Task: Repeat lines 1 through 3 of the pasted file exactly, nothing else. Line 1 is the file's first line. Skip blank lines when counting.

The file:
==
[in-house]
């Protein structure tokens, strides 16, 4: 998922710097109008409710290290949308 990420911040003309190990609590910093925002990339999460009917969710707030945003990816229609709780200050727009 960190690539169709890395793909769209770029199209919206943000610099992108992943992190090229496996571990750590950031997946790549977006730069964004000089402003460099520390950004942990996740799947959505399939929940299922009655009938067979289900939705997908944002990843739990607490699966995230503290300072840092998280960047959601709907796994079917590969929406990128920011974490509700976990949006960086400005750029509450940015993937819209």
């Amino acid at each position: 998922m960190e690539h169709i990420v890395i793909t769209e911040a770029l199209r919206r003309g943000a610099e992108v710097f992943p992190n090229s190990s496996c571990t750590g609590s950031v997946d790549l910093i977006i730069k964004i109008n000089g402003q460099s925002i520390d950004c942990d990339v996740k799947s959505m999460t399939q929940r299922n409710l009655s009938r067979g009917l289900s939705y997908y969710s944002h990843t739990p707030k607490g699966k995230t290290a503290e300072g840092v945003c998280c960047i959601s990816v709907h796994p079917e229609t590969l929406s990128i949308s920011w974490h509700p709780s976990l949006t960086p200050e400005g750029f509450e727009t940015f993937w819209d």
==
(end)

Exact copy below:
[in-house]
């Protein structure tokens, strides 16, 4: 998922710097109008409710290290949308 990420911040003309190990609590910093925002990339999460009917969710707030945003990816229609709780200050727009 960190690539169709890395793909769209770029199209919206943000610099992108992943992190090229496996571990750590950031997946790549977006730069964004000089402003460099520390950004942990996740799947959505399939929940299922009655009938067979289900939705997908944002990843739990607490699966995230503290300072840092998280960047959601709907796994079917590969929406990128920011974490509700976990949006960086400005750029509450940015993937819209």
């Amino acid at each position: 998922m960190e690539h169709i990420v890395i793909t769209e911040a770029l199209r919206r003309g943000a610099e992108v710097f992943p992190n090229s190990s496996c571990t750590g609590s950031v997946d790549l910093i977006i730069k964004i109008n000089g402003q460099s925002i520390d950004c942990d990339v996740k799947s959505m999460t399939q929940r299922n409710l009655s009938r067979g009917l289900s939705y997908y969710s944002h990843t739990p707030k607490g699966k995230t290290a503290e300072g840092v945003c998280c960047i959601s990816v709907h796994p079917e229609t590969l929406s990128i949308s920011w974490h509700p709780s976990l949006t960086p200050e400005g750029f509450e727009t940015f993937w819209d």